Black Sabbath

Black Sabbath



First let’s get one thing straight: the Boris Karloff film Black Sabbath, from which the band took its name, was released in 1963. It is NOT a “1930’s horror film… ” thank you very much. This drives me crazy. The only reason this error keeps popping up (like in the liner notes to Reunion) is because the usually correct Tony Iommi says it in a taped interview.

Harumph! Now that that’s over with, this double-CD album kicks major metal ass! Reunion was recorded during the amazing December 4-5 1997, full-on reunion of the original Black Sabbath in Birmingham, England after nearly a year’s tour of the US headlining Ozzfest.

Echoing Kerrang! Editor Phil Alexander’s liner notes (barring what I said above), it’s important that everyone understand that Black Sabbath didn’t end with the firing of Ozzy Osbourne in 1979. The band, which is owned by guitarist Tony Iommi, continued to record great heavy metal for fifteen years! But no one sings the classics like Ozzy, and no one hammers on the drums like Bill Ward, and no one has a roaring bass like Geezer Butler.

At the Sabbath-headlined Ozzfests, we were treated to the standard “War Pigs,” “Iron Man,” “Children of the Grave,” and “Paranoid” medley, with “Into the Void” thrown in to terrify the kids who thought Pantera was heavy… While those songs are great, there’s so much more that was recorded on eight albums between 1970 and 1978, and it just doesn’t seem right that they go unheard when you’ve got the right band to play them. Now, Ozzy has released a number of live albums, especially Speak of the Devil, featuring songs from every Sabbath album, and so has Black Sabbath sans Ozzy (e.g., Live Evil and Cross Purposes). And while these albums, whether it’s Ronnie James Dio or Tony Martin or Ian Gillen or whomever singing, are all great and worth having, the originals played by the original lineup just have the right, I don’t know, “electricity” about them. They feel “fat” the way jazz is supposed to when played right. They also have a “defining” quality about them, as in “this is heavy metal.” Although no true fan of metal can ignore the original “metal” of Cream, Jimi Hendrix, and especially Blue Cheer; Black Sabbath was radically different, taking heavy guitar blues a hundred miles heavier. On that note, Led Zeppelin did exactly the same thing only they had, in my opinion, a much better idea of how to approach the music business, thanks to years and years of experience. Hmmm. Led Zep lost a band member and kept the money, whereas all the members of Black Sabbath shouldn’t have lived past twenty-five, what with snorting and crashing everything in sight, and losing nearly all their money in probably the second ugliest music industry history story of all time…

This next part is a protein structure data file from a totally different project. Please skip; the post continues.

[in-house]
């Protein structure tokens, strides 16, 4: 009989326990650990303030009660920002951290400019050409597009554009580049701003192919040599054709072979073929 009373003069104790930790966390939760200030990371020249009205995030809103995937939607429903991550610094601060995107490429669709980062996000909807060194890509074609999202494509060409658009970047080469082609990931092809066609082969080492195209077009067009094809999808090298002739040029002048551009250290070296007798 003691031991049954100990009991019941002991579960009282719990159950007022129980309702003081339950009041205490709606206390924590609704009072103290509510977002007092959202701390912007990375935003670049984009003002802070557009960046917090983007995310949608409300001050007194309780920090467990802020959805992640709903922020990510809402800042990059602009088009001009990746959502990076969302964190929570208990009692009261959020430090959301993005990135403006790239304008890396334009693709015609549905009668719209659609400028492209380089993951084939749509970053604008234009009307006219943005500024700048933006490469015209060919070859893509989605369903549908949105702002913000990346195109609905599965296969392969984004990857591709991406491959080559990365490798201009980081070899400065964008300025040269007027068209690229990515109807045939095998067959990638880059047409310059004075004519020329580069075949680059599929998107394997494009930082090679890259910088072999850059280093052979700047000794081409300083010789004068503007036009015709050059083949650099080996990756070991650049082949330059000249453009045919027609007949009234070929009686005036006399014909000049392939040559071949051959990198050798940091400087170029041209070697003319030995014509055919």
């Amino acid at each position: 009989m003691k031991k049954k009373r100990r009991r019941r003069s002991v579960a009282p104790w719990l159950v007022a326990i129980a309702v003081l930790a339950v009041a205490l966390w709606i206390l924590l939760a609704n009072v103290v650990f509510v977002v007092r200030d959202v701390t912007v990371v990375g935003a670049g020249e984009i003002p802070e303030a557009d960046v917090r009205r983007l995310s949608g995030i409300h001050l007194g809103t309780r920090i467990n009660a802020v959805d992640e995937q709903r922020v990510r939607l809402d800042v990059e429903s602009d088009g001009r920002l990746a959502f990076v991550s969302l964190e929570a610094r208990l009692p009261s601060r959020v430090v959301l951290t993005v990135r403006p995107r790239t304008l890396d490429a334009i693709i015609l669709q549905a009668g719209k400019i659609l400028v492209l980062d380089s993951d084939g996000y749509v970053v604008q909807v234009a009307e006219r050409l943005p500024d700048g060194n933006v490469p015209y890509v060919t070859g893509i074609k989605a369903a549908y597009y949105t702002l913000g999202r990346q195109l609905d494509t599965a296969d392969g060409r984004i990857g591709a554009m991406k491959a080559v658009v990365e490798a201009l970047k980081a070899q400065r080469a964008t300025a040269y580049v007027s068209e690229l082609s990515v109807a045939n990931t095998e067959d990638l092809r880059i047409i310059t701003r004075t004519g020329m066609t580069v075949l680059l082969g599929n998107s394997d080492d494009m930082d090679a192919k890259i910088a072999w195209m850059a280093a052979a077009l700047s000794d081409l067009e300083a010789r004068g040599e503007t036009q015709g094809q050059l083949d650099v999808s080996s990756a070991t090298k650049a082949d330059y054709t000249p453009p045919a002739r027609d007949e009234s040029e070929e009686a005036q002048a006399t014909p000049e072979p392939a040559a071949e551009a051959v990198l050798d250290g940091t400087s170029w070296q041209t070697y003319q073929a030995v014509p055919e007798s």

Back to the songs… Reunion contains some of the more obscure Black Sabbath tunes, like “Spiral Architect” — which, if heard by someone who doesn’t know Black Sabbath’s work, will think they’re listening to Rush — and “Dirty Women” off Technical Ecstasy. There’s also the heaviest version of “Electric Funeral” I’ve ever heard and “Behind the Wall of Sleep/N.I.B.” is just soooo heavy.

They’ve included two new studio tracks, “Psycho Man” and “Selling My Soul,” which, like most Sabbath songs, quickly grow into fat, powerful heavy metal. As one must expect. I just wish I had been at the shows!

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